GARTNER ESTIMATES THAT TODAY OVER 80% OF ENTERPRISE DATA IS UNSTRUCTURED.
That means that the majority of information held by organisations isn’t easily searchable nor held in secure sources. It’s a difficult area to manage given that not all data that is created or collected can be structured easily. For example consider that close to 270 billion emails are created daily. Many of these hold personally identifiable or sensitive information. On top of that, unstructured data is growing year-on-year. Every PDF, video, Word document or even social media post created adds to the problem. Typical modern working practices within high-pressure environments are also to blame. The mindset of creating a data-driven culture becomes problematic. So does the approach towards data security.
Case in point: Employees requiring data when out of the office – perhaps while they’re working from home or at a meeting – has the propensity to take data from a structured source and put it into an unstructured format. The data is then no longer protected or secured and cannot be easily accessed or managed.
What are the risks?
Owning masses of unstructured data, and not having a system that tracks when it is generated, makes organisations vulnerable to several risks.
Visibility: Unstructured data is a challenge simply because organisations don’t know where much of it is held or what it contains. This is contrary to creating the much sought single source of truth. Not knowing when it is generated, or when data is copied from structured sources to unstructured formats, makes it difficult to know how big the issue is and whether new measures need to be introduced.
Access: Personal data protection is an increasingly hot topic, particularly with the introduction of new legislation like GDPR in 2018. If an organisation isn’t able to find data in unstructured sources, it risks not being able to provide somebody with information they have requested within the compliant timeframe. Also, organisations that share data with partners might pass on unstructured data to them and no longer have access to it themselves. A legal issue could arise with a customer or partner that relates to terms agreed over email at the beginning of a relationship. With data held in unstructured sources, it will be difficult to search for and retrieve the information required as evidence.
Security: Cyber criminals are finding it increasingly difficult to access corporate networks and data due to increasingly effective security solutions. For that reason, they’re looking for weaker routes, and unstructured data is a prime target. This is due to it not being protected by the same security measures as structured data. A prime example is when sensitive corporate information listing Salesforce’s acquisition targets was leaked from the email account of one of the software company’s board members, Colin Powell.
Financial: Organisations that collect data without managing it in structured sources risk their digital estate expanding year-on-year. That means needing to pay for more space and technology to store the data, rather than solving the core problem. If an organisation extracts data into structured sources, it can keep only the data that it requires and be efficient in its use of storage capacity.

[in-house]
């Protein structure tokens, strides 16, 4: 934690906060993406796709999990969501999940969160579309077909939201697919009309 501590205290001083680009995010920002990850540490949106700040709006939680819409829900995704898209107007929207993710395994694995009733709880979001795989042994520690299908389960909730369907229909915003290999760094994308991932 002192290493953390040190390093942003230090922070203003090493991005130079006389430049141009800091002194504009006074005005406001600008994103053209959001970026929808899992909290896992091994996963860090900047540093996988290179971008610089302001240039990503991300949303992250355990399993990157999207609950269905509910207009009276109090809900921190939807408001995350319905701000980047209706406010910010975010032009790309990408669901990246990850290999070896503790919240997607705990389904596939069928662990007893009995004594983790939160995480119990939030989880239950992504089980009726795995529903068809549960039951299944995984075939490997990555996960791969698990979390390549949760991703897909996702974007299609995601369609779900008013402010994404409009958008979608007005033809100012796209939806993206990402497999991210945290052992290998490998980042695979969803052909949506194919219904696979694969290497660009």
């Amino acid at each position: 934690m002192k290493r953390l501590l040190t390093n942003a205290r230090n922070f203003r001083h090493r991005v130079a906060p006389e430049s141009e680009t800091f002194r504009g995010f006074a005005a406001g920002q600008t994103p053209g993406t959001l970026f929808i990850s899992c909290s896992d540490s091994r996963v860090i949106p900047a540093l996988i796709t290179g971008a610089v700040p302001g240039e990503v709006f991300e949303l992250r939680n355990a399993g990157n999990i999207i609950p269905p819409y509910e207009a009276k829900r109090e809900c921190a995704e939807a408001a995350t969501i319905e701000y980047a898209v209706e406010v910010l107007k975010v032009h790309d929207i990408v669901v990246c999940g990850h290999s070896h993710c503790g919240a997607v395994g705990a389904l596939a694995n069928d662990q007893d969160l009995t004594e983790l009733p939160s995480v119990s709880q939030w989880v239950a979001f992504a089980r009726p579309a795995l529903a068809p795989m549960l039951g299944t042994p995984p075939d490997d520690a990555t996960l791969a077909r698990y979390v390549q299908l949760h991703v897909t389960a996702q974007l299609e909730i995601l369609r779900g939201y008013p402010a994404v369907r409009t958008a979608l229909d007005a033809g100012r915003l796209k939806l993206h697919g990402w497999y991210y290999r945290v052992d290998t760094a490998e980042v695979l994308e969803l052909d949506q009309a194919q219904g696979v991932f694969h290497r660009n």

Minimising the risks
There are a number of steps organisations can take to improve their approach to unstructured data and mitigate risks.
Improving visibility: An organisation should establish if its current IT infrastructure provides constant visibility to track when unstructured data is generated. If the IT team is notified when this happens, it can establish what the data is and whether it needs to be structured. Equally, if an alert is set when an employee copies structured data into an unstructured source, IT can investigate and take action.
Scenario planning: Organisations often need to retrieve data quickly. So they should do trial runs and establish if key information is easily accessible in structured formats. For example, seeing if they can access email conversations if needed as legal evidence. If conversations like this aren’t preserved in structured formats, the IT team could introduce technology to do this.
Restricting employees’ access to data: Do employees only have access to the data that they need to perform their job? If not, the IT team should put systems, policies and processes in place to make sure that data which doesn’t concern them is restricted. This removes the risk of them putting that data in unstructured sources.
Realising unstructured data’s benefits
Despite its risks, nobody should fear unstructured data and view it just as a liability. It can often be used to drive success for organisations. Take call recordings, which can be used as a training tool for new employees or to understand customer sentiment better. Customer calls can give insight into satisfaction rates, driving targeted service improvements.
Overcoming fear of the unknown
The biggest challenge with unstructured data is simply not knowing how much of it exists, where it lies or what it concerns. Organisations should identify the gaps that their current IT systems have in their data management to mitigate the risks it poses. Tools are available that make it easier to structure data efficiently, and search for it when it’s needed. These should be considered by any organisation with a significant amount of data to manage.